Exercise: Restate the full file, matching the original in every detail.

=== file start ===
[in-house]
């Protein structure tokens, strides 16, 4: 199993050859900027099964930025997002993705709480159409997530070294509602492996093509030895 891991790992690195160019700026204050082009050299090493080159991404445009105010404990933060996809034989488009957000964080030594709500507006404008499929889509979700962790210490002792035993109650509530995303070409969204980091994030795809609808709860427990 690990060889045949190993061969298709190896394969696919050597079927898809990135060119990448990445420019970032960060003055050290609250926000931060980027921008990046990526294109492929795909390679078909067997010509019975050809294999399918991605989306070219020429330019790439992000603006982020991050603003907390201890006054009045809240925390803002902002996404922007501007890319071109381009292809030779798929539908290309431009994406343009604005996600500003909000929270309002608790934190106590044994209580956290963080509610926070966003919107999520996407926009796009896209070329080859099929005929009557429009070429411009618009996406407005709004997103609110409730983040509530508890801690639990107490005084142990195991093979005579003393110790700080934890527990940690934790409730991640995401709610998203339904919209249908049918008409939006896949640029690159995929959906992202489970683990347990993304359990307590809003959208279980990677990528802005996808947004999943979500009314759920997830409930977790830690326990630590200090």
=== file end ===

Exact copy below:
[in-house]
């Protein structure tokens, strides 16, 4: 199993050859900027099964930025997002993705709480159409997530070294509602492996093509030895 891991790992690195160019700026204050082009050299090493080159991404445009105010404990933060996809034989488009957000964080030594709500507006404008499929889509979700962790210490002792035993109650509530995303070409969204980091994030795809609808709860427990 690990060889045949190993061969298709190896394969696919050597079927898809990135060119990448990445420019970032960060003055050290609250926000931060980027921008990046990526294109492929795909390679078909067997010509019975050809294999399918991605989306070219020429330019790439992000603006982020991050603003907390201890006054009045809240925390803002902002996404922007501007890319071109381009292809030779798929539908290309431009994406343009604005996600500003909000929270309002608790934190106590044994209580956290963080509610926070966003919107999520996407926009796009896209070329080859099929005929009557429009070429411009618009996406407005709004997103609110409730983040509530508890801690639990107490005084142990195991093979005579003393110790700080934890527990940690934790409730991640995401709610998203339904919209249908049918008409939006896949640029690159995929959906992202489970683990347990993304359990307590809003959208279980990677990528802005996808947004999943979500009314759920997830409930977790830690326990630590200090």